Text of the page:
A Letter from the General Minister to Pittsburgh Presbytery
A Place at the Table, Part Four
July 21, 2016
This week we conclude our series on “A Place at the Table” that emerged from last month’s General Assembly. We have considered how our leadership table is being enlarged, the challenge of broadening our membership table, and the missionary call to bring others to the Lord’s table. Finally, we need to ask ourselves – are we really up for this?
Our natural inclination is to gravitate to the company of people like us. I’m told that there is a “Steeler Nation” bar in every major city in the country, as well as a number of cities abroad. We love to be with people who share our deepest commitments, whether it be sports teams, hobbies, politics, economics, or theology. We feel vindicated when everyone around us shares our own preferences and convictions.
In order to assure that our table feels as comfortable as possible, we create rules – whether official or unspoken – to minimize conflict in the inner sanctums of our most cherished institutions. Troublesome reporters, not to mention counter-demonstrators, are barred from some political rallies. People who violate unwritten dress codes may as well never approach the narthex, let alone enter the sanctuary of some churches. Clubs and fraternal organizations control membership by establishing particular social, demographic, and economic hurdles. We feel best about ourselves and our society when we surround ourselves with people who look, think, and act like we do.
To broaden the table is to open ourselves to struggle. Sitting beside people who think or look or act differently from us makes us uncomfortable at first, which all too easily leads us to become defensive and argumentative. Why risk such discomfort and trouble? Why deny ourselves the peace and pleasure of restricting our table to those who are like us?
“Jesus” is the answer, of course. He refused to honor the table boundaries of his world, touching all manner of people considered “unclean,” socializing with sinners and Pharisees and Samaritans alike, welcoming children and women to sit at his feet as disciples (unthinkable in his culture), assuring criminals of heaven’s mercy, and the list goes on. Of course, the thanks he earned was getting himself killed.
When Jesus proclaimed that the kingdom of heaven is drawing near, he tore down not only money-changer tables and temple curtain-barriers, but every political and religious system that is defined and maintained by separating who’s “in” from who’s “out.” He reminded the people of his place and time of the wideness of God’s mercy, a wideness that had been there all along, but had been forgotten and eventually denied by those who ought of all people to know better.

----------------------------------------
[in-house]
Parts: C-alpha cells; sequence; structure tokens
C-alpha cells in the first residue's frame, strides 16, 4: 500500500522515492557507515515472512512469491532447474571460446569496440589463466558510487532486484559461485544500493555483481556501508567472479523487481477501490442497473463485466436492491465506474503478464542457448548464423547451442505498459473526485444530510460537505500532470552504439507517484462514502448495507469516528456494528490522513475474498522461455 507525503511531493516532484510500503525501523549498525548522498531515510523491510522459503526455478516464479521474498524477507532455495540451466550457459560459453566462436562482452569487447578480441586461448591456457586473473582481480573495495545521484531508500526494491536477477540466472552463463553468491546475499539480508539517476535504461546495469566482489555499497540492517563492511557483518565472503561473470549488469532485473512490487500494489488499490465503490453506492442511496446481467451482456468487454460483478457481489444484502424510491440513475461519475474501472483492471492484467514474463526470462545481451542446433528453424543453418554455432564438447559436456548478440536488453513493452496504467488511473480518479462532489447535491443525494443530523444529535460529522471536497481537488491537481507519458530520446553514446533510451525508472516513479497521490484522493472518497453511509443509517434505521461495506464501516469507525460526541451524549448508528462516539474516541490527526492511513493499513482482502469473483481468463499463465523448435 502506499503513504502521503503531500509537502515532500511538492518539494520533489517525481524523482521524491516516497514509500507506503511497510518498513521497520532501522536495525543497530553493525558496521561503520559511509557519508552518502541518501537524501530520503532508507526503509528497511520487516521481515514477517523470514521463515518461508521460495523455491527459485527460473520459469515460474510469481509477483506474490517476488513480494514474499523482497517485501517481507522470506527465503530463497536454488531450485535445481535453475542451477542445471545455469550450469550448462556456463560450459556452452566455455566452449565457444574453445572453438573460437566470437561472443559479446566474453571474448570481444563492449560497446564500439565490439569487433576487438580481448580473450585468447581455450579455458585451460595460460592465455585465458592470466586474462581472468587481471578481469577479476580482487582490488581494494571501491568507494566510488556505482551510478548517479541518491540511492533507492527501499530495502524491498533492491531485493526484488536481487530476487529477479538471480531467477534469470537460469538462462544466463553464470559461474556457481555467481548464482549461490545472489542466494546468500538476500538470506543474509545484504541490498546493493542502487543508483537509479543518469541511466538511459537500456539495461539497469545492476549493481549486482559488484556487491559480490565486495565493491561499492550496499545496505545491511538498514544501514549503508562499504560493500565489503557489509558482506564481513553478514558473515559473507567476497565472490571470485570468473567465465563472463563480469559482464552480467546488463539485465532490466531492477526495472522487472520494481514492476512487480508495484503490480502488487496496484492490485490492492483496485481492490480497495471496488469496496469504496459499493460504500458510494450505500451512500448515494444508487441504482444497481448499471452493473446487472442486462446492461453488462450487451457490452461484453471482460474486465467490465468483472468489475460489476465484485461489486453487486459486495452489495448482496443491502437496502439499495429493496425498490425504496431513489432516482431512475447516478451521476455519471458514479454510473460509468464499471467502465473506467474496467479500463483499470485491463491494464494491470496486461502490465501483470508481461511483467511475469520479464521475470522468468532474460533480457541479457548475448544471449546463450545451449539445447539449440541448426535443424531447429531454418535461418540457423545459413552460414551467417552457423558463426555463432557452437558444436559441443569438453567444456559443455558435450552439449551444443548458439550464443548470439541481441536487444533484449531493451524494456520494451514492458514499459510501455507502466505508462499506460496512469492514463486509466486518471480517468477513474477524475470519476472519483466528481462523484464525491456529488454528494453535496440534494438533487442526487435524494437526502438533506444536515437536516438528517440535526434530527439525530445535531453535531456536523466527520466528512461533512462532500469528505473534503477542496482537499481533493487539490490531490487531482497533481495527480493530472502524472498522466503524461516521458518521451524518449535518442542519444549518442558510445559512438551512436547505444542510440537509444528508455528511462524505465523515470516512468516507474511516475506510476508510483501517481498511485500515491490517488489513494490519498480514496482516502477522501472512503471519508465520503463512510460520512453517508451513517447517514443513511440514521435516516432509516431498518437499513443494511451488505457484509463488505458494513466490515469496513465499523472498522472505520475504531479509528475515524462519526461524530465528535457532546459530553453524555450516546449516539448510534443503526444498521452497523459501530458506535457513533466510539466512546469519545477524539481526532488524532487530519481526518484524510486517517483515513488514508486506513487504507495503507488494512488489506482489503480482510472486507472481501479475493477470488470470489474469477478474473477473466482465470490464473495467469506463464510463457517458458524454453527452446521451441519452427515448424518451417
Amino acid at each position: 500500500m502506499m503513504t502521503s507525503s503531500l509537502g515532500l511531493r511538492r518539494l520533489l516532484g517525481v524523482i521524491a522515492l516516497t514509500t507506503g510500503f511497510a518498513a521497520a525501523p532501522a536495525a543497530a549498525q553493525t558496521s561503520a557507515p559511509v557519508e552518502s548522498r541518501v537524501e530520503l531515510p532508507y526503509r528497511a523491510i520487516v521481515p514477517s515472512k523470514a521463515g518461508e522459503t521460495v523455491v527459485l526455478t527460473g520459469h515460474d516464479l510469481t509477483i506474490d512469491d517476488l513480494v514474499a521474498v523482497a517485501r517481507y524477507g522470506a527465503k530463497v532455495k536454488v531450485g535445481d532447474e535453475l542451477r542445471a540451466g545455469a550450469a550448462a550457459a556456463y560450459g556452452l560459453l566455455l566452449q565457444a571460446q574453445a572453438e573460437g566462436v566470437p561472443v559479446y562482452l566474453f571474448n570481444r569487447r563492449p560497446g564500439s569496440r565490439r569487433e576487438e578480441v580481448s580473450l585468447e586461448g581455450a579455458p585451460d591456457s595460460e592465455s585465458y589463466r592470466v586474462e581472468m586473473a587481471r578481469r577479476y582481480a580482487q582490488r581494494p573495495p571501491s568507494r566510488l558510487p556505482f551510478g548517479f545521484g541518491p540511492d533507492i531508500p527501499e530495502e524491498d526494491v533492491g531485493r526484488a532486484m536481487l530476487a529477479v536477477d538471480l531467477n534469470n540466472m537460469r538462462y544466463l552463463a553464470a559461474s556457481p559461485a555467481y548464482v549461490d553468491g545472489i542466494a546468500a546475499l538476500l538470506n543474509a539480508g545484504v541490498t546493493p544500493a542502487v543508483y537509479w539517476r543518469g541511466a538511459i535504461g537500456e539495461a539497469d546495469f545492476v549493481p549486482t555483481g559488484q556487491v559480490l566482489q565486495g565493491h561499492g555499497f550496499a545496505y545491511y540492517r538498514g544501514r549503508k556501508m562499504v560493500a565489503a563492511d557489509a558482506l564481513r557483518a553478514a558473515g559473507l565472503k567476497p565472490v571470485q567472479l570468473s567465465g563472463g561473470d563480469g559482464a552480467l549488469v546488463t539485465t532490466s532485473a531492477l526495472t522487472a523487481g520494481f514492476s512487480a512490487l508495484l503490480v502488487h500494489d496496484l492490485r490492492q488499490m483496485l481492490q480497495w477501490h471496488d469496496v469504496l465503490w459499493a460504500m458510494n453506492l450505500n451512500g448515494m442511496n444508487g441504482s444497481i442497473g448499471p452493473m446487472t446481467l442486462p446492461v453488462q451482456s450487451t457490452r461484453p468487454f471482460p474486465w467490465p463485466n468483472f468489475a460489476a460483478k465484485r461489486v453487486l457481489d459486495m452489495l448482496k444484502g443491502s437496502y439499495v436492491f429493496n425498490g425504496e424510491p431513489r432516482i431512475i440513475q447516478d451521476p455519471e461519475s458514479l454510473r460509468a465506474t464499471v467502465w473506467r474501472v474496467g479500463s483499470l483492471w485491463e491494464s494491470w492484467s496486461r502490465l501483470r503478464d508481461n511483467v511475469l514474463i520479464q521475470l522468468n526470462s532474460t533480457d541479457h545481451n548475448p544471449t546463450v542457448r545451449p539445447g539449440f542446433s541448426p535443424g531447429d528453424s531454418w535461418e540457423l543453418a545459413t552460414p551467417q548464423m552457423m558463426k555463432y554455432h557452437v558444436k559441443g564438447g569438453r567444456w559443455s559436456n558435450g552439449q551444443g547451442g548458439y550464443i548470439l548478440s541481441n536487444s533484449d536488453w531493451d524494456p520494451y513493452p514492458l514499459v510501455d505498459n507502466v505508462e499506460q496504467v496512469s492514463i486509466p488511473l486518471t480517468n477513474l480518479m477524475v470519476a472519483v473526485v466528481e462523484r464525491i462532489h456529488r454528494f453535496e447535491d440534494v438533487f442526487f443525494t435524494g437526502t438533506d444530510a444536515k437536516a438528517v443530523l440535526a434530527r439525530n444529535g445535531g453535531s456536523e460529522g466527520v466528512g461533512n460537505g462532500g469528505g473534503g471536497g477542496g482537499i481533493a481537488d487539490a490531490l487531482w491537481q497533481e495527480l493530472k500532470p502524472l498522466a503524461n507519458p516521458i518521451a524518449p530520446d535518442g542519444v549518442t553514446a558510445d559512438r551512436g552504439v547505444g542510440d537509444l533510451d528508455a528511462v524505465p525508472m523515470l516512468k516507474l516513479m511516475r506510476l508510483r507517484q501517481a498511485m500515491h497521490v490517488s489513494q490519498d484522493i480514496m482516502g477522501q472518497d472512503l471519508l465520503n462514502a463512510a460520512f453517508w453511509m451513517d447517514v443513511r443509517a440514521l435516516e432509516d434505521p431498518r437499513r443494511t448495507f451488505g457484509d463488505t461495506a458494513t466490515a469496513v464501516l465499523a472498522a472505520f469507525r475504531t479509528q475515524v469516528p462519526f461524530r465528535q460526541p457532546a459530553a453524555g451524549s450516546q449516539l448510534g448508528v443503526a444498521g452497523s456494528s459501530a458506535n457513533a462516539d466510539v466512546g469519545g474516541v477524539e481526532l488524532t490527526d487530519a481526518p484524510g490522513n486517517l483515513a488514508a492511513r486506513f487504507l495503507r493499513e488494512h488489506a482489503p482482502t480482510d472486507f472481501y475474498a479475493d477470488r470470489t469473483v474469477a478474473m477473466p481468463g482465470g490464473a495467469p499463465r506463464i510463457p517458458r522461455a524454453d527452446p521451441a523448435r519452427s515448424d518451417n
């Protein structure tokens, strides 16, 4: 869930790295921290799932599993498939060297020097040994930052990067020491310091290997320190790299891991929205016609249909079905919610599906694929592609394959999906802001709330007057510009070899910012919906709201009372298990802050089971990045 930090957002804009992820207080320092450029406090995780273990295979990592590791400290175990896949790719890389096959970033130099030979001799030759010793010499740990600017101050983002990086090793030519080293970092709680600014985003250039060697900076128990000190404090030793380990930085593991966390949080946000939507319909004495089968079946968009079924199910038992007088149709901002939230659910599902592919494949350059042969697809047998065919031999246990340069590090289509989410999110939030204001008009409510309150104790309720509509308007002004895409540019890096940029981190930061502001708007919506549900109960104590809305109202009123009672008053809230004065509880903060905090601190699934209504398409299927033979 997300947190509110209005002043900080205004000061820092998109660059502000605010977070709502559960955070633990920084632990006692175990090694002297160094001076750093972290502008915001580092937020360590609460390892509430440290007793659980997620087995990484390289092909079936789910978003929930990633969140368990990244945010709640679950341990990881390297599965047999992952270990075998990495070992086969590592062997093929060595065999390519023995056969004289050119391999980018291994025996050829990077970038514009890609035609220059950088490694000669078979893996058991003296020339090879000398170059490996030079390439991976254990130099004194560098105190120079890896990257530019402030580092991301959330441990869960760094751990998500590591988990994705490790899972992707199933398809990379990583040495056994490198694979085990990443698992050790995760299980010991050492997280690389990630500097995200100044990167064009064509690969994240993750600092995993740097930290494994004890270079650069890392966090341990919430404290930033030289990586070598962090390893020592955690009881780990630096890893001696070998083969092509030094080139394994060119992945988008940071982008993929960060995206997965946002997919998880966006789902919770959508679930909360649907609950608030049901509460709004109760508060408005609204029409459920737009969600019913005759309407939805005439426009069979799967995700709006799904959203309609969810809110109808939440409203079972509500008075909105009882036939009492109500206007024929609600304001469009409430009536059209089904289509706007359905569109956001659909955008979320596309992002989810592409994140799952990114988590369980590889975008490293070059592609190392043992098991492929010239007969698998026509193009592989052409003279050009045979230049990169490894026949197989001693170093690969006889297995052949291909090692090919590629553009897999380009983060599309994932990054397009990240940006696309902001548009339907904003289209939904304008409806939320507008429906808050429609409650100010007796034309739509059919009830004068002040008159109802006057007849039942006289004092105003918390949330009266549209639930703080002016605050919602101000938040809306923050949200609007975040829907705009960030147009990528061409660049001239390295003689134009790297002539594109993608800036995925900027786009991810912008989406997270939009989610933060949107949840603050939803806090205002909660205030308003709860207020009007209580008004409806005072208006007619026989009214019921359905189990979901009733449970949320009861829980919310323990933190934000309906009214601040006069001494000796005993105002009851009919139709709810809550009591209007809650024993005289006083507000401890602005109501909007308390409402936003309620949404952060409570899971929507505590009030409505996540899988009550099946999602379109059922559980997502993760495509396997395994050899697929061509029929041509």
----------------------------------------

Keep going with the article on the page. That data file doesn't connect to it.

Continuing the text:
The early Christian church believed that every member of the body is needed for the health of the whole. It discovered that God gives the church everything it needs to be a true signpost to the kingdom of heaven, by gifting the church with a full panoply of members with differing abilities, pedigrees, styles, and priorities. This is the work of God’s Spirit. We align ourselves with God’s work when we welcome fully at the table all those who place their hope and trust in Jesus.
While this teaching about the variety of spiritual gifts is present from Acts to Revelation, it is most fully developed in the books of Romans and Corinthians. Perhaps it is no coincidence that the churches in Rome and Corinth were noteworthy for both their vitality and their struggles – the vast variety of people that God brought together in those churches may well have been the source of both their great spiritual power and their human divisiveness alike.
When we open our church table to be as wide as our Lord’s Table, we open ourselves to a journey that is sure to be bumpy. We will jostle one another. We will disagree. We will have differing priorities. Genuine unfettered welcome is the hard way. But it is the necessary way, if we seek to exhibit the kingdom of heaven in how we live together on earth. It is how we put our feet to our prayer, “Thy kingdom come, thy will be done on earth as it is in heaven.”
Imagine the church as a true signpost of the kingdom in which people stream from all points on the geographical and demographic map to sit together at the Lord’s Table. (Luke 13:29) Imagine! In the wonderful translation of J.B. Phillips, Paul declares that “The whole creation is on tiptoe to see the wonderful sight of the children of God coming into their own.” (Romans 8:19) To put it another way, the world yearns for us to be true to the kingdom of God that we proclaim. Are we up to it?
For the sake of God’s reign,
The Rev. Dr. Sheldon W. Sorge, General Minister
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